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A deciduous shrub of stiff, rounded habit, 3 to 5 ft high; winter-buds pointed, four-angled, with several lanceolate scales. Leaves mostly oval, 1 to 2 in. long, downy along the midrib beneath, sometimes over the entire surface when quite young. Flowers produced in axillary pairs, each pair on a glabrous or slightly downy, slender stalk 3⁄4 to over 1 in. long; corolla pink, about 1⁄3 in. long and broad, two-lipped, the tube short and broad. Berries bluish black, united only at the base.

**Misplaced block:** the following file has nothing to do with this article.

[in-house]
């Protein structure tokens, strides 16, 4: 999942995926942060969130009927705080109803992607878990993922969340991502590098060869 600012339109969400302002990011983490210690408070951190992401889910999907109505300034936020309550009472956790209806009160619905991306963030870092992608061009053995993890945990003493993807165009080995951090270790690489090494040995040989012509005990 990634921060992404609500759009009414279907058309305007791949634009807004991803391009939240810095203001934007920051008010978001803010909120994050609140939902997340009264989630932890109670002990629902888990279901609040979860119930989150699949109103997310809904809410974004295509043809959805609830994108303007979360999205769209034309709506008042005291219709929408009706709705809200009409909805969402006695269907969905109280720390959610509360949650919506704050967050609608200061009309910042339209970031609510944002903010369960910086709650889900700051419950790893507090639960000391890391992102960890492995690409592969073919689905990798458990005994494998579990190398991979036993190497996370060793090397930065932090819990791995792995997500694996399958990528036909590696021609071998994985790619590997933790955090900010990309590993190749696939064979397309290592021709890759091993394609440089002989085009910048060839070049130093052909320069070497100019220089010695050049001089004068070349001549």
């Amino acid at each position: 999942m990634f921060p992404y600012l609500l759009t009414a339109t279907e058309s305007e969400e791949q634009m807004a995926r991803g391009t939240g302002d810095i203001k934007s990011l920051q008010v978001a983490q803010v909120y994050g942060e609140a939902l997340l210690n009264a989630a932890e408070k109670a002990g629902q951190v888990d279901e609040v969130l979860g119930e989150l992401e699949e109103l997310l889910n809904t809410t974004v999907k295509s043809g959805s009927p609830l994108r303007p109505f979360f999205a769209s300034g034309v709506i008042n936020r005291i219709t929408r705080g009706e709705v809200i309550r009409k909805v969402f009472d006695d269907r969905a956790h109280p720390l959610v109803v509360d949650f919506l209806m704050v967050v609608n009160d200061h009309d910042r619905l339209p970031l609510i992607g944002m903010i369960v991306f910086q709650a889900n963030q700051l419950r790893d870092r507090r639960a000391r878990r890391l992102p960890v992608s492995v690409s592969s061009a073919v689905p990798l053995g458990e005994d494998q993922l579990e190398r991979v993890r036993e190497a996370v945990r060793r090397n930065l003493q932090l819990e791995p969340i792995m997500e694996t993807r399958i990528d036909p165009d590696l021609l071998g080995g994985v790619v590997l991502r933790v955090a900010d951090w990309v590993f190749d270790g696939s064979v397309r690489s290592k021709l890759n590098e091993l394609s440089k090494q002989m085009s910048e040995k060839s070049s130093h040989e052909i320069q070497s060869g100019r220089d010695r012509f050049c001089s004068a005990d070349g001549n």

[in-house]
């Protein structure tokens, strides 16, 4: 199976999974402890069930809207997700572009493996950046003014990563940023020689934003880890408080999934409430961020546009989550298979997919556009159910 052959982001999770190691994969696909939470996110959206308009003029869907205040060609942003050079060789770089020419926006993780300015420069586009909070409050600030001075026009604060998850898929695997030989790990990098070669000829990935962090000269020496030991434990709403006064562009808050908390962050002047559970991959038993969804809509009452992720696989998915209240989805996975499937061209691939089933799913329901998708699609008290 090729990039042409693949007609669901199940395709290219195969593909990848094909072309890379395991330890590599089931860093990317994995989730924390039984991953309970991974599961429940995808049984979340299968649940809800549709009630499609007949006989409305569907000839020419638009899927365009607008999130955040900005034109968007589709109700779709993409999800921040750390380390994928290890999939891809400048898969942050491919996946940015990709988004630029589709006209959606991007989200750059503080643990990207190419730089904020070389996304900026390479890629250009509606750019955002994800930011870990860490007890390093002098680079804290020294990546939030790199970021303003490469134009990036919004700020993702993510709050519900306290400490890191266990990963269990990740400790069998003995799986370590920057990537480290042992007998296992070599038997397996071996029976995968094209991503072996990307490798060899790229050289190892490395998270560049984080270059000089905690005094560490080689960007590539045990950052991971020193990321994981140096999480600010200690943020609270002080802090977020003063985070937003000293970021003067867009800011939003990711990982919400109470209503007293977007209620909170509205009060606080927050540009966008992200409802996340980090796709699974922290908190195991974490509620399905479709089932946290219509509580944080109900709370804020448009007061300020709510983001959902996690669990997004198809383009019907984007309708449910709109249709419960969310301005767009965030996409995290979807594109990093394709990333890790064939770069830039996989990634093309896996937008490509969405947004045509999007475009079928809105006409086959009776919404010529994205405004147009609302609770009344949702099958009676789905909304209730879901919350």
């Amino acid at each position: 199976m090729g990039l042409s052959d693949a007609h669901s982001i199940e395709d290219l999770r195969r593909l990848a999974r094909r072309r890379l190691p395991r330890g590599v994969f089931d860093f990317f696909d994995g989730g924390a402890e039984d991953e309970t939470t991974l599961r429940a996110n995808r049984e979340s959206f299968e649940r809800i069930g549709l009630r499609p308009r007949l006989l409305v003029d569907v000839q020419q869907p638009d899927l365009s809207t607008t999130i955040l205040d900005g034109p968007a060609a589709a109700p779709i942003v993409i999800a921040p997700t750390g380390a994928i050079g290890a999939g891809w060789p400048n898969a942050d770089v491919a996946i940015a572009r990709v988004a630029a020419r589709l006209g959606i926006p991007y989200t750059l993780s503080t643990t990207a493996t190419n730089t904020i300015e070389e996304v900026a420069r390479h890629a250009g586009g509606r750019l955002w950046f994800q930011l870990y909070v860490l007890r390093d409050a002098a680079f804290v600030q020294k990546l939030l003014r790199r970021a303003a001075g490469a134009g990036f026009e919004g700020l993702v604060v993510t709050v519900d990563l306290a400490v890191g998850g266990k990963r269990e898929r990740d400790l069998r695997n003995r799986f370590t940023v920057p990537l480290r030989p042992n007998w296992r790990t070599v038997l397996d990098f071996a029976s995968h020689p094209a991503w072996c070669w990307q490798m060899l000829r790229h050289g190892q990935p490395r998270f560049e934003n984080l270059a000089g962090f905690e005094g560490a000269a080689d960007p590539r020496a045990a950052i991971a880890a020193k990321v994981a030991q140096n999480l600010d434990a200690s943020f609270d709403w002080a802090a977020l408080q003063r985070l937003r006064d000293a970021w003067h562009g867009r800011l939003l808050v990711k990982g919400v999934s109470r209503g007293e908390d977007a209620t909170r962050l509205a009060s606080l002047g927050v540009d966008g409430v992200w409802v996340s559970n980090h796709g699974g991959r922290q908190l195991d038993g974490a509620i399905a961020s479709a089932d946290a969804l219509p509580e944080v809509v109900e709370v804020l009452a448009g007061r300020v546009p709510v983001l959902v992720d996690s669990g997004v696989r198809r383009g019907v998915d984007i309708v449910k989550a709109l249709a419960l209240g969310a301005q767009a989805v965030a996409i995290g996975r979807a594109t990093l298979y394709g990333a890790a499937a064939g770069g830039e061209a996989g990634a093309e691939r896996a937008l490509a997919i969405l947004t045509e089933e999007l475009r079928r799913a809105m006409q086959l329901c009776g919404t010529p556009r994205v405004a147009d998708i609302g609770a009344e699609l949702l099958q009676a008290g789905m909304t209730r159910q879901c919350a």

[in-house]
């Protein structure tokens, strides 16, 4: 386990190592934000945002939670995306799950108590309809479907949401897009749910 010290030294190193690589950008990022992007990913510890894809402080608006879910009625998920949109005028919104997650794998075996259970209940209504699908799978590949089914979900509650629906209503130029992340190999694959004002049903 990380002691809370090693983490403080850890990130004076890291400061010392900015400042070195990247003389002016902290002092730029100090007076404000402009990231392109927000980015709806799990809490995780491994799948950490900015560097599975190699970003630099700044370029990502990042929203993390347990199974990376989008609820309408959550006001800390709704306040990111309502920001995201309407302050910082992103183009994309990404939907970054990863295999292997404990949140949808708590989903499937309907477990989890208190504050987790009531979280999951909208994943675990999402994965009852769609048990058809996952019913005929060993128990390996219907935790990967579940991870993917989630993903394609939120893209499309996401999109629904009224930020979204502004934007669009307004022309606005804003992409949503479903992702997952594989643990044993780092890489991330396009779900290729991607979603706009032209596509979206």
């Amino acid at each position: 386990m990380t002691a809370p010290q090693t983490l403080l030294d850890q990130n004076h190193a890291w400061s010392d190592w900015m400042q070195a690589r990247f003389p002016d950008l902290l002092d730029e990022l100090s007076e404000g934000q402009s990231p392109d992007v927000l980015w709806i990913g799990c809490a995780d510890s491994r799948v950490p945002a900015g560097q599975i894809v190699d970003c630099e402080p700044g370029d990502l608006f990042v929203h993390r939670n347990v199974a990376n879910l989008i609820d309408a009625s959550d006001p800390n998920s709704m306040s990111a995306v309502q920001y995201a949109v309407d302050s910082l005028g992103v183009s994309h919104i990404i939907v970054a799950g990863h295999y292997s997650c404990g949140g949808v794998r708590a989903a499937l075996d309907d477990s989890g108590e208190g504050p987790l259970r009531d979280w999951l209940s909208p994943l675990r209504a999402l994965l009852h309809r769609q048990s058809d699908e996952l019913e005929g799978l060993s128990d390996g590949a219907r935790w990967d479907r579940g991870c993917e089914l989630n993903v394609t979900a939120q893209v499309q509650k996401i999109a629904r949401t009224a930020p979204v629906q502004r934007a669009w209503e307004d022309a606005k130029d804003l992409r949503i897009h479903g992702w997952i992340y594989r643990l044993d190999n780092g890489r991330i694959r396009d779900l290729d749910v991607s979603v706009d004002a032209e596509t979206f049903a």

Native of the alpine regions of Middle and S. Europe; introduced in the 16th century, but of little value in gardens. Several forms, varying chiefly in the degree of pubescence on the leaves, flower-stalks, etc., have been distinguished, but are not of sufficient importance to be noticed here. It is best marked by its slender flower-stalks and black fruits.